Computer Network Security Theory and Practice


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Computer Network Security Theory and Practice

  1. 1. Chapter 1 Network Security Overview
  2. 2. Why Is Security Important? <ul><li>Internet – Public network </li></ul><ul><li>– Build on TCP/IP </li></ul><ul><li>Store and Forward technology </li></ul>
  3. 3. Chapter 1 Outline <ul><li>1.1 Mission and Definitions </li></ul><ul><li>1.2 Common Attacks and Defense Mechanisms </li></ul><ul><li>1.3 Attacker Profiles </li></ul><ul><li>1.4 Basic Security Model </li></ul><ul><li>1.5 Security Resources </li></ul>
  4. 4. Mission and Definitions <ul><li>What is data? </li></ul><ul><ul><li>Any object that can be processed or executed by a computer </li></ul></ul><ul><li>Two states of data </li></ul><ul><ul><li>transmission state </li></ul></ul><ul><ul><li>storage state </li></ul></ul>
  5. 5. <ul><li>Tasks of Network Security </li></ul><ul><ul><li>Data confidentiality </li></ul></ul><ul><ul><ul><li>including data in transmission and storage states </li></ul></ul></ul><ul><ul><li>Data integrity </li></ul></ul><ul><ul><ul><li>including data in transmission and storage state </li></ul></ul></ul><ul><ul><li>Data non-repudiation </li></ul></ul><ul><ul><li>Data availability </li></ul></ul>
  6. 6. <ul><li>Loopholes, Flaws, and Defects </li></ul><ul><ul><li>Software </li></ul></ul><ul><ul><li>Protocol design </li></ul></ul><ul><ul><li>System configurations </li></ul></ul><ul><li>Passive Defense: Who and Where? </li></ul><ul><ul><li>Multiple-layer defense mechanism </li></ul></ul><ul><li>Broader Scope - Information Security </li></ul>
  7. 7. Chapter 1 Outline <ul><li>1.1 Mission and Definitions </li></ul><ul><li>1.2 Common Attacks and Defense Mechanisms </li></ul><ul><li>1.3 Attacker Profiles </li></ul><ul><li>1.4 Basic Security Model </li></ul><ul><li>1.5 Security Resources </li></ul>
  8. 8. Eavesdropping <ul><li>Common packet sniffers: TCPdump, Wireshark </li></ul><ul><li>Solution - Encrypt Data </li></ul>
  9. 9. Cryptanalysis <ul><li>Cryptanalysis </li></ul><ul><ul><li>Find useful information from ciphertext data </li></ul></ul><ul><ul><li>e.g. analyze statistical structure </li></ul></ul><ul><li>Defense method </li></ul><ul><ul><li>Use longer keys and stronger encryption algorithm </li></ul></ul>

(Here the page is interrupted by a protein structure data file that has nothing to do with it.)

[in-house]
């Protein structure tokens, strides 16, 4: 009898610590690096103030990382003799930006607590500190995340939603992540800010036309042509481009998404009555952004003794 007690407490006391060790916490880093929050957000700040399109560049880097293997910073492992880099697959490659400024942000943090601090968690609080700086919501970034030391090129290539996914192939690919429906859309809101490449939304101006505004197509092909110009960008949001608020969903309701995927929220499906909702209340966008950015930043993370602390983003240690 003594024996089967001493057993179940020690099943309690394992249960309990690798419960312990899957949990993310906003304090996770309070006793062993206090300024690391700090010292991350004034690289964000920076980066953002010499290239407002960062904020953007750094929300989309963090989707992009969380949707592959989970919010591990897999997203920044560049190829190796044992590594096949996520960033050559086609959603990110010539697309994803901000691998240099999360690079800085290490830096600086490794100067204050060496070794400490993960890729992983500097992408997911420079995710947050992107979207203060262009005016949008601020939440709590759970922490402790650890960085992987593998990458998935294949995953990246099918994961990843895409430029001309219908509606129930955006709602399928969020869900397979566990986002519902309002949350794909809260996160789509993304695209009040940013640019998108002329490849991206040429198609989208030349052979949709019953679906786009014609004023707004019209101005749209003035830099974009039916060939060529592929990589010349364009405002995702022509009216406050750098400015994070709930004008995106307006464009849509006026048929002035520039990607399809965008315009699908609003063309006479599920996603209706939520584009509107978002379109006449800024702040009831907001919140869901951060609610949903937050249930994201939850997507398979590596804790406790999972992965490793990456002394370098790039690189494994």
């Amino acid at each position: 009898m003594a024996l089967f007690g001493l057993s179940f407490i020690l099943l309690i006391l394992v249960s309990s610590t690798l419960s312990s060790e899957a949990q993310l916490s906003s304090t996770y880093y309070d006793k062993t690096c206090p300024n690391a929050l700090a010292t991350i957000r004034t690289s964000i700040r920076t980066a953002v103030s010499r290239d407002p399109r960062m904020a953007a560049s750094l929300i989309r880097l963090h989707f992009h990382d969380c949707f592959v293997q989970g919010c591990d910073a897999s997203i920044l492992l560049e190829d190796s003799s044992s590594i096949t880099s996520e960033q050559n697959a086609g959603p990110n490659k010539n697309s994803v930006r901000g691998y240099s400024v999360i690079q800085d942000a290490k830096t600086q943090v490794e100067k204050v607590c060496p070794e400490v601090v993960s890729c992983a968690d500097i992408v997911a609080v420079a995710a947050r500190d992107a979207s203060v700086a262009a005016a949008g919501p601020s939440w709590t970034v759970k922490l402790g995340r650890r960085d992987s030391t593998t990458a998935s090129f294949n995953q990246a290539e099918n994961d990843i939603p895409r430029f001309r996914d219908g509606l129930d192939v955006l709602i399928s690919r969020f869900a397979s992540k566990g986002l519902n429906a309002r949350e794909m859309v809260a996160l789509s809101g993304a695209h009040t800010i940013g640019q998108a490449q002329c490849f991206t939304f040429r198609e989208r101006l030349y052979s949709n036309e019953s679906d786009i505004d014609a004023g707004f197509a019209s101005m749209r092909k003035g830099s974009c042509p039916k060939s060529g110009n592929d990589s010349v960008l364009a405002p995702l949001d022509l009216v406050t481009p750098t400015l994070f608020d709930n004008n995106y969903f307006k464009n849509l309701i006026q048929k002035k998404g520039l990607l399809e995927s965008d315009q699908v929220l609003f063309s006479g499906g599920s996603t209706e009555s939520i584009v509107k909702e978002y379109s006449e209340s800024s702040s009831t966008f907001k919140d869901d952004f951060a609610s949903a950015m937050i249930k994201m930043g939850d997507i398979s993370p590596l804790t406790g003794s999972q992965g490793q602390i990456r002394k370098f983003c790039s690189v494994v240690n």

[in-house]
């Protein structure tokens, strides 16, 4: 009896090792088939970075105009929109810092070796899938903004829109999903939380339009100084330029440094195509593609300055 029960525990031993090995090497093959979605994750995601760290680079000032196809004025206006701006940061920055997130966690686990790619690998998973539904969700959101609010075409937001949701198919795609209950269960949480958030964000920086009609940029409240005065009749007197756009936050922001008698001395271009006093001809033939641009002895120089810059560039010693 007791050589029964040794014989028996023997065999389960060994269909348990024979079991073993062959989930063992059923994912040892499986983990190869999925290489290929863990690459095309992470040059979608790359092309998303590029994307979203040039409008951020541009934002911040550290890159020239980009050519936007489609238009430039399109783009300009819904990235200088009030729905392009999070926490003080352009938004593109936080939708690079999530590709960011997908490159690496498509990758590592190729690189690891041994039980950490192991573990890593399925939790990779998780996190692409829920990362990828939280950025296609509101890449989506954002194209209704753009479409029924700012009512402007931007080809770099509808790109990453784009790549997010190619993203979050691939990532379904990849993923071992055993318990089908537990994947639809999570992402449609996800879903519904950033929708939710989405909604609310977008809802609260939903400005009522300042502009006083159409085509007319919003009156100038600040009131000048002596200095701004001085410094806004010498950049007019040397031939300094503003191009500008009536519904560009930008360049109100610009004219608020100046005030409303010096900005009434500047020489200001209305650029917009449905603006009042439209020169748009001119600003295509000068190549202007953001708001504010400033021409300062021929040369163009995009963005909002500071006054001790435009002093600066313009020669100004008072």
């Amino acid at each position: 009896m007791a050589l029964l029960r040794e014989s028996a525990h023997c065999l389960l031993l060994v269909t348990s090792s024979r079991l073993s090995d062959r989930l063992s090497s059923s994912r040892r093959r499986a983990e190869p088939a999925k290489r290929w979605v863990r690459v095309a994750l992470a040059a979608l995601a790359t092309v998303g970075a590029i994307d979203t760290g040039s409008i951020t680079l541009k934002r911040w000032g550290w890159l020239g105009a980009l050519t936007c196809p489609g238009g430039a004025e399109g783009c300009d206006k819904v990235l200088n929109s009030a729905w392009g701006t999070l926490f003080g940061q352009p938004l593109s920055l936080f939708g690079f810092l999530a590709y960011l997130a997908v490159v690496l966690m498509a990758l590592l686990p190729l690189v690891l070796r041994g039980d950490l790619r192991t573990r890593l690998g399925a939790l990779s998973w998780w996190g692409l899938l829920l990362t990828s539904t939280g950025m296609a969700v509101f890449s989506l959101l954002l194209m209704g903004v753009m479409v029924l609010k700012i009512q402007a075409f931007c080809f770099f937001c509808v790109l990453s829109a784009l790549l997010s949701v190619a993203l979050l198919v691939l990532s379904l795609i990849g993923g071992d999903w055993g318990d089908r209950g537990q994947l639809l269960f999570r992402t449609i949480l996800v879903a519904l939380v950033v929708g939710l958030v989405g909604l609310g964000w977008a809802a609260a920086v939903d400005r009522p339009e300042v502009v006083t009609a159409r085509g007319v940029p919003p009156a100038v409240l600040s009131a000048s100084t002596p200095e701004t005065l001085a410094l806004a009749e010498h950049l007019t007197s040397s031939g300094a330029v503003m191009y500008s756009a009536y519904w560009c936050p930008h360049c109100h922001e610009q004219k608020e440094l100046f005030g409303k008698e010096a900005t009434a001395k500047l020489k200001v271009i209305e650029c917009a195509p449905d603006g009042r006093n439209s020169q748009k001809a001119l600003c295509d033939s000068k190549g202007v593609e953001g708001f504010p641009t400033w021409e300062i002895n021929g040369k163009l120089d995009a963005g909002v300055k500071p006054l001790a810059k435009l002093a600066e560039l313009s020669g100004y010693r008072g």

10. 10. Password Pilfering <ul><li>Password Pilfering </li></ul><ul><ul><li>Password protection is often the first defense line </li></ul></ul><ul><ul><ul><li>probably the only defense available in the system </li></ul></ul></ul><ul><ul><li>Methods to pilfer user password: </li></ul></ul><ul><ul><ul><li>Guessing </li></ul></ul></ul><ul><ul><ul><li>Social engineering </li></ul></ul></ul><ul><ul><ul><li>Dictionary attacks </li></ul></ul></ul><ul><ul><ul><li>Password sniffing </li></ul></ul></ul>
  11. 11. <ul><li>Guessing </li></ul><ul><li>Easiest, particularly on short or default passwords </li></ul><ul><li>10 most commonly-used passwords (ref. PC Magazine): </li></ul><ul><ul><ul><li>password </li></ul></ul></ul><ul><ul><ul><li>123456 </li></ul></ul></ul><ul><ul><ul><li>qwerty (which are keys below 123456 on standard keyboard </li></ul></ul></ul><ul><ul><ul><li>abc123 </li></ul></ul></ul><ul><ul><ul><li>letmein </li></ul></ul></ul><ul><ul><ul><li>monkey </li></ul></ul></ul><ul><ul><ul><li>myspace1 </li></ul></ul></ul><ul><ul><ul><li>Password1 </li></ul></ul></ul><ul><ul><ul><li>Blink182 </li></ul></ul></ul><ul><ul><ul><li>The user’s own first name </li></ul></ul></ul>